Most participants may have ridden out the recent market volatility – but participant transfers perked up in February – and target-date funds loomed large on the outflows list.
The month got off to a fast start, with activity tracked by the Alight Solutions 401(k) Index™ showing trading on Monday, Feb. 5 nearly 12 times the “normal” level of trading. Alight notes that the last time trading occurred at that level was in August 2011, coinciding with the last time the S&P 500 saw its biggest single-day drop.
For the month as a whole, the Alight Solutions 401(k) Index found that nine of the 19 trading days in February had above-normal trading activity, with the majority occurring in the wake of the market downturn at the beginning of the month. Trades were split between equities and fixed income as investors jockeyed with the market, but the majority of trading dollars flowed from equities to fixed income funds. A “high” relative transfer activity day is when the net daily movement exceeds two times the average daily net activity in the Index, which tracks the 401(k) trading activities of nearly 1.3 million participants representing nearly $160 billion in collective assets.
Last year was the slowest trading day for participants in two decades – though things heated up in the fourth quarter of 2017. For 2017 as a whole, the percentage of assets invested in target-date funds grew in 2017 from 24.1% at the beginning of the year to 27.2% by the end of the year. Much of that growth, in turn, can be attributed to the fact that TDFs received the lion’s share of new 401(k) contributions: Last year, 43% of contributions were directed to TDFs.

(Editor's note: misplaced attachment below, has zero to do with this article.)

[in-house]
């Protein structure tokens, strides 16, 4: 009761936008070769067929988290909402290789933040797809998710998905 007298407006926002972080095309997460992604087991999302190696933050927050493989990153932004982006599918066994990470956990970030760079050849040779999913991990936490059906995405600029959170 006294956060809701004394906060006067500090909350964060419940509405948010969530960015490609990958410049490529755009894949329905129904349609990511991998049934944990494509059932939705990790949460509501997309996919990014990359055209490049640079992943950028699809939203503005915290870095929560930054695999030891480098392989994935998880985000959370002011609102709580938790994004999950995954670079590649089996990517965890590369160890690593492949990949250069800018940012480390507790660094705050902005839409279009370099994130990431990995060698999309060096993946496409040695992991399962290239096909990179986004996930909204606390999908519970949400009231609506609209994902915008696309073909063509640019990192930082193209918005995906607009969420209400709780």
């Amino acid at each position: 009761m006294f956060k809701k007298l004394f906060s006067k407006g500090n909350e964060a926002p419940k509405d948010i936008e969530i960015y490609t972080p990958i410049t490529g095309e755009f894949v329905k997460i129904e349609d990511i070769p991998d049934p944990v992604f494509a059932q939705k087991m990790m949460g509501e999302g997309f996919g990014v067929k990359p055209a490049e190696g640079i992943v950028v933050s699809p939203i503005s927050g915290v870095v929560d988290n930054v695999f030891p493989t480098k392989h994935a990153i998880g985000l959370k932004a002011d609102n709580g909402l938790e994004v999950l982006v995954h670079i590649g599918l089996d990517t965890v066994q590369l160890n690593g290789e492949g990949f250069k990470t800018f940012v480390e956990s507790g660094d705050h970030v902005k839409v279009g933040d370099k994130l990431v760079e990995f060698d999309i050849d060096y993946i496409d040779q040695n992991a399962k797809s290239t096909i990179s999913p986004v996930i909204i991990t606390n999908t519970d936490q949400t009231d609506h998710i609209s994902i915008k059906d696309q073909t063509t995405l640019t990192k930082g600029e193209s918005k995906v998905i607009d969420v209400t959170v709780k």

Most of February’s transfers (58%) went to stable value funds (some $354 million), followed by flows into money market funds (17%) and bond funds (11%). But while a plurality (36%) of that flow came from large U.S. equity funds, more than a quarter (29%) was pulled from TDFs.
Muting that impact was the reality that a strong plurality (43%) of new contributions in February went into TDFs – some $667 million – more than double the $291 million (19%) of new contributions that went to the second most popular category – large U.S. equity funds – the category from which transfer flows during the month were strongest.